Youth with disabilities are over-represented in the child welfare and justice systems.1 Once they enter these systems, they face worse outcomes than their non-disabled peers.2 The special needs of youth with disabilities are neither timely identified nor adequately addressed, especially in the group and institutional settings in which these children are disproportionately placed. These settings provide poor transition and permanency planning for these youth. Additionally, there are few systems in place to plan for specialized services and support after these youth leave state care. “In short, too many children with disabilities get into care, too few get out, and too often they’re in the wrong place while there.”3
Transitioning to adulthood is challenging for all teenagers; youth with disabilities face additional barriers to a successful transition. These young adults often lose a place to live, health care, education, and connections with family. As adults, they must navigate new and complex systems that operate under different rules. Health care coverage and other entitlements are more limited and the available adult services often have long waiting lists.
To improve outcomes for these youth, Juvenile Law Center promotes policies that ensure that youth with disabilities:
1 Youths with Disabilities in the Juvenile Justice System (National Disabilities Rights Network September 2007), http://www.ndrn.org/images/Documents/Issues/Juvenile_Justice/NDRN_JDAI_handout_prevalence_92607.pdf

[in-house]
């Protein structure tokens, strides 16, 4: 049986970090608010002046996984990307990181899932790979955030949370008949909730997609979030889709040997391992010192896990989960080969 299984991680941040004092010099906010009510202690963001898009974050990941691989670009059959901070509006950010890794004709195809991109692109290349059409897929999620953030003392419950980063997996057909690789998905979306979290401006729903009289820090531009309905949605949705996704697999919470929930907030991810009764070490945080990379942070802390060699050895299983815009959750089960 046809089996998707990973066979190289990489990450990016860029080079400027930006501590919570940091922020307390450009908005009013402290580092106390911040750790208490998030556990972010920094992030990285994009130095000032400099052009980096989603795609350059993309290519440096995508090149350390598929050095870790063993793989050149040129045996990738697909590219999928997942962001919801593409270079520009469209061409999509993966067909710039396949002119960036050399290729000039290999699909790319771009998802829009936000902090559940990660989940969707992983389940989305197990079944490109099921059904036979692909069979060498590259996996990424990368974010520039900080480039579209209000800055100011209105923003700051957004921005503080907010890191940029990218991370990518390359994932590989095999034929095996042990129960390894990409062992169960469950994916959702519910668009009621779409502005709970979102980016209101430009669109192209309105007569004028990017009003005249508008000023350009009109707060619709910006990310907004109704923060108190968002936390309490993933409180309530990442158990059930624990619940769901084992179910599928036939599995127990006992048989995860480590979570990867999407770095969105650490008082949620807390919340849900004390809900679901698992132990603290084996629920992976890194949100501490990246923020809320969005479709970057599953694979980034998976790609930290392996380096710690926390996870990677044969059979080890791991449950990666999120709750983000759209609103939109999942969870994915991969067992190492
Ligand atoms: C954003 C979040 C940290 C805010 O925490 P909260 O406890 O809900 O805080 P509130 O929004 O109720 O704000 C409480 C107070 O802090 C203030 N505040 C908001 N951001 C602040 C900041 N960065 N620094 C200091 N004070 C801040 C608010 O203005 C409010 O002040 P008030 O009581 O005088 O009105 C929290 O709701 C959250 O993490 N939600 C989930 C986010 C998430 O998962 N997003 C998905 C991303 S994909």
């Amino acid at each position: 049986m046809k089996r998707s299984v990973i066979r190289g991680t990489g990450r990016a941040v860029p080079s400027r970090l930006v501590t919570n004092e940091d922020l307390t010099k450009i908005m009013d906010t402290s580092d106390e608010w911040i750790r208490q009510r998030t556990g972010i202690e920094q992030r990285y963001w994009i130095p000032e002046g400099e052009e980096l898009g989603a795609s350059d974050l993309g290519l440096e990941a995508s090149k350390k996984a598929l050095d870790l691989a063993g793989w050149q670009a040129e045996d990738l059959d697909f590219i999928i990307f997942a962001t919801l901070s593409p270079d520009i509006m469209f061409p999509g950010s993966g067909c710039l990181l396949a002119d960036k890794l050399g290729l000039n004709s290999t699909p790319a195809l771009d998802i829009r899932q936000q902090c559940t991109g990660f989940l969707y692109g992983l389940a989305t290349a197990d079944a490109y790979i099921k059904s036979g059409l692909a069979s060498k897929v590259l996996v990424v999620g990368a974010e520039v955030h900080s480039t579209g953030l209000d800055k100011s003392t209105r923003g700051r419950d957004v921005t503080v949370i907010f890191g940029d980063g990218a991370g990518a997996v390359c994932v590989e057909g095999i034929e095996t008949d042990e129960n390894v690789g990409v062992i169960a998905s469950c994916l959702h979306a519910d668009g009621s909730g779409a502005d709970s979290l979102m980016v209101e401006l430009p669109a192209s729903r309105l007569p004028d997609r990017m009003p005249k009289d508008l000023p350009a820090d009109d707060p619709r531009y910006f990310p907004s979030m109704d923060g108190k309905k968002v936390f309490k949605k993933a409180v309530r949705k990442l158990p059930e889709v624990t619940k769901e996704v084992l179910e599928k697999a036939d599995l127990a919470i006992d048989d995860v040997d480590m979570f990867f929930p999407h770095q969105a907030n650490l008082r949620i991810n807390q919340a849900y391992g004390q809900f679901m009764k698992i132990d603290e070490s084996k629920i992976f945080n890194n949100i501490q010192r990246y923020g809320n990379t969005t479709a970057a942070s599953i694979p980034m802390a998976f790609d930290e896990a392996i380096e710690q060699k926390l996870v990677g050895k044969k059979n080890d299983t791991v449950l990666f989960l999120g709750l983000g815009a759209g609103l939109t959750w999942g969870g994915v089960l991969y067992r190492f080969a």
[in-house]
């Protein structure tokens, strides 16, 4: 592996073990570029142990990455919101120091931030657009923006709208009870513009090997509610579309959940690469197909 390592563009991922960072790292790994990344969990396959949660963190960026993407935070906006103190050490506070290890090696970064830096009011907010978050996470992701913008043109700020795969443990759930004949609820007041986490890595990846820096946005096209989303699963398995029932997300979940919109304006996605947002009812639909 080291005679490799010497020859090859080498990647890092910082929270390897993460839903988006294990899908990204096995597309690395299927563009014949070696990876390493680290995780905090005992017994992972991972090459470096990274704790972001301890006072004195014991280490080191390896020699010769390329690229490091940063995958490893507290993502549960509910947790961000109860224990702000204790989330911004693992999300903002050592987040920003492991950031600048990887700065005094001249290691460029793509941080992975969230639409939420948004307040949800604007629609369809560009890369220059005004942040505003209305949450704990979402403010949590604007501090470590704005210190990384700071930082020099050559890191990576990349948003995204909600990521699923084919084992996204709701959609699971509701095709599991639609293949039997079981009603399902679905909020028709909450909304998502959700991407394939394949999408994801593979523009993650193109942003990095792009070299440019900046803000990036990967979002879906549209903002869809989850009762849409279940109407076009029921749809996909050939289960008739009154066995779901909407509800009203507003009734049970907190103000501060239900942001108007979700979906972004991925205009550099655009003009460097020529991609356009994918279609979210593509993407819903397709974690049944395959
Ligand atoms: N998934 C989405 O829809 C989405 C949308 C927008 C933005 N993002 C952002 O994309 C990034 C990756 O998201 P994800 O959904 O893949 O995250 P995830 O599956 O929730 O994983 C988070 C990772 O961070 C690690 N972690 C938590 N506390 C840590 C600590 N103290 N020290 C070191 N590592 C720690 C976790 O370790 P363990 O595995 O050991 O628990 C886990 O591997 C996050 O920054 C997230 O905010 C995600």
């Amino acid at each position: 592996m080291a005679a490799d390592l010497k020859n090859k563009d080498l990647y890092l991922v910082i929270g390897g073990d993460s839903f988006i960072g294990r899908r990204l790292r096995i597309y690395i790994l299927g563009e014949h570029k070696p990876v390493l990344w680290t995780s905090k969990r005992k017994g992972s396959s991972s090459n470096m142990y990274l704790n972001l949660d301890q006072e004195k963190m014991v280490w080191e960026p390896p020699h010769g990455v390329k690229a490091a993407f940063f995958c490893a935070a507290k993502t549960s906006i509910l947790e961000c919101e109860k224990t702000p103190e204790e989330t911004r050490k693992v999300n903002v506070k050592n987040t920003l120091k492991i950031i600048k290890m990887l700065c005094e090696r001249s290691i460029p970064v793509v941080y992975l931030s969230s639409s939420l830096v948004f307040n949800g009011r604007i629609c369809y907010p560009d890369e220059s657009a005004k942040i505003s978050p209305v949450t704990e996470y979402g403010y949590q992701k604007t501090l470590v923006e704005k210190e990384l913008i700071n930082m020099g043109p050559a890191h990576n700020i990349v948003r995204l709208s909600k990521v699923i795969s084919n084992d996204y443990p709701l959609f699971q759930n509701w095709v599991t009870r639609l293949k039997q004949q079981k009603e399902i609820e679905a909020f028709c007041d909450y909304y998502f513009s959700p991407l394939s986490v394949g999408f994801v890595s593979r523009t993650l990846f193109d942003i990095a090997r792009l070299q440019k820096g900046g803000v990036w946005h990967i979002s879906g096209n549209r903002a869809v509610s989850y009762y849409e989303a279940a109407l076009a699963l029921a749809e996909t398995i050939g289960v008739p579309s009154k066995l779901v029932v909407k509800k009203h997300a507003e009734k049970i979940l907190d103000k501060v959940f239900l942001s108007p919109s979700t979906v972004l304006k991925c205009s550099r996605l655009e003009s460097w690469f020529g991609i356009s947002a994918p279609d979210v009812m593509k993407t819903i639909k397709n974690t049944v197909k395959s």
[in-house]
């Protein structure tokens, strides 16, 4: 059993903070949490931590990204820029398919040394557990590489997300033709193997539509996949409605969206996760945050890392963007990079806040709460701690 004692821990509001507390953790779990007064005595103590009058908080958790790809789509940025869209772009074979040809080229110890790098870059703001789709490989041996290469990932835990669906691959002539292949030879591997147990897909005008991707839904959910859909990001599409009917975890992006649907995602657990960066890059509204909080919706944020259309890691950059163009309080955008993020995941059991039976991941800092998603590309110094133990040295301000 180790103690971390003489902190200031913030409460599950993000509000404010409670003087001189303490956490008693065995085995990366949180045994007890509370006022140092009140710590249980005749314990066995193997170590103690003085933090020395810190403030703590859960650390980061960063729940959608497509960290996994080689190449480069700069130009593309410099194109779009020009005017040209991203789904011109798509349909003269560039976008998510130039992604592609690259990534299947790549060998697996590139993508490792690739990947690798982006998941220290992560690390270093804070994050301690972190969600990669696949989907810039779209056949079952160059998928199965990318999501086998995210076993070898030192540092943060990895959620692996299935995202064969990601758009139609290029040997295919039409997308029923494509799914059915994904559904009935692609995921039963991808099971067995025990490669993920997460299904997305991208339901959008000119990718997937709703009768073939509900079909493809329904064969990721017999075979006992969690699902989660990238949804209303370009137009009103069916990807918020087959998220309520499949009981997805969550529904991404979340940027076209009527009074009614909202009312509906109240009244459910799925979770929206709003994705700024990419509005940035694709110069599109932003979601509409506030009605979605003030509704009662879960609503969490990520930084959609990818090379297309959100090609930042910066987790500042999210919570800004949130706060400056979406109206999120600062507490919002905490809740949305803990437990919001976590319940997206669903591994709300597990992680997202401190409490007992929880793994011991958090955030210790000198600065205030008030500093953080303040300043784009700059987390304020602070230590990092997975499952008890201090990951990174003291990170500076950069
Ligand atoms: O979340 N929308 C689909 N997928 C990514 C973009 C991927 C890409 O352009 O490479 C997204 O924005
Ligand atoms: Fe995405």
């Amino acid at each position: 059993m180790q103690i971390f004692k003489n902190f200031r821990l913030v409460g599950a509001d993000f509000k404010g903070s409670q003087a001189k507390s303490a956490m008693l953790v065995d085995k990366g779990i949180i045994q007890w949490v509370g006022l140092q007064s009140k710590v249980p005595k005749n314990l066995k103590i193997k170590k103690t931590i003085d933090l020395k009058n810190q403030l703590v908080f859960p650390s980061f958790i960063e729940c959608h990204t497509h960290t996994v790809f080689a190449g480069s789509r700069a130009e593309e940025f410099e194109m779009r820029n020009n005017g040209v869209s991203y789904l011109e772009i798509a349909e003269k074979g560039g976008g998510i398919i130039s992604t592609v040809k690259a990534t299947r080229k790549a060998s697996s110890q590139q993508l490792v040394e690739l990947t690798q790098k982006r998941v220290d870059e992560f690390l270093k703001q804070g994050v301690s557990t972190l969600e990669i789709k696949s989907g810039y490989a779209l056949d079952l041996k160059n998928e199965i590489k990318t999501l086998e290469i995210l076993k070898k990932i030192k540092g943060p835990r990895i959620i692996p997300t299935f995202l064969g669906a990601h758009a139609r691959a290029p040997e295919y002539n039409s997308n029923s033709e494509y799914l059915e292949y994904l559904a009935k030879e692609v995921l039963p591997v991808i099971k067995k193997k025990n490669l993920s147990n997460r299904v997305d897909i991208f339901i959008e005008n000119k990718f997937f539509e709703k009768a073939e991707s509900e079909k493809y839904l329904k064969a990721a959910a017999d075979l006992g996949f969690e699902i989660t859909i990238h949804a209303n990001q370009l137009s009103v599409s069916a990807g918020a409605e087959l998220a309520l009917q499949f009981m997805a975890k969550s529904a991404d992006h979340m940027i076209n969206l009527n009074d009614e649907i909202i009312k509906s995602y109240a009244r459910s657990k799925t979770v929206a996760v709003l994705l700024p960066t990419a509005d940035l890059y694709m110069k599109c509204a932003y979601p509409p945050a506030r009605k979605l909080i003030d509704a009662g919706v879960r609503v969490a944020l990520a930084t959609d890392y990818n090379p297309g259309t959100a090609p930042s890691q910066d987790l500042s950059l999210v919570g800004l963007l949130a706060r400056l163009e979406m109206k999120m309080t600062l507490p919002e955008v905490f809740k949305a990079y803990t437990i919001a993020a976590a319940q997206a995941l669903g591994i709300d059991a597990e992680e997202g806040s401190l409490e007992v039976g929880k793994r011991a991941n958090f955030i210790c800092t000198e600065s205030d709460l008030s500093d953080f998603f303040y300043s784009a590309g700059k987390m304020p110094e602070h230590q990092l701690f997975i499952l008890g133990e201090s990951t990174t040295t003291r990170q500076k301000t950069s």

2 Forgotten Children: A Case for Action for Children and Youth with Disabilities in Foster Care 5 (Children’s Rights & United Cerebral Palsy 2006) (summarizing the research), http://www.childrensrights.org/policy-projects/foster-care/children-with-disabilities-in-foster-care/
3 Nancy Rosenau, Supporting Family Life for Children with Disabilities: What We Know and Don't Know in Gaylord, V., LaLiberte, T., Lightfoot, E. & Hewitt, A. (Eds.). (2006). Impact: Feature Issue on Children with Disabilities in the Child Welfare System 19(1), http://ici.umn.edu/products/impact/191/default.html
Last updated: 2/10/2015
35–50% of children entering foster care have significant emotional and behavioral health problems.
20–60 percent of young children entering foster care have a developmental disability or delay.
25% of children entering foster care have three or more chronic health conditions.
|One of the most important lessons from our 40 years of experience is that children involved with the justice and foster care systems need zealous legal advocates. Your support for our work is more important now than ever before.||Support|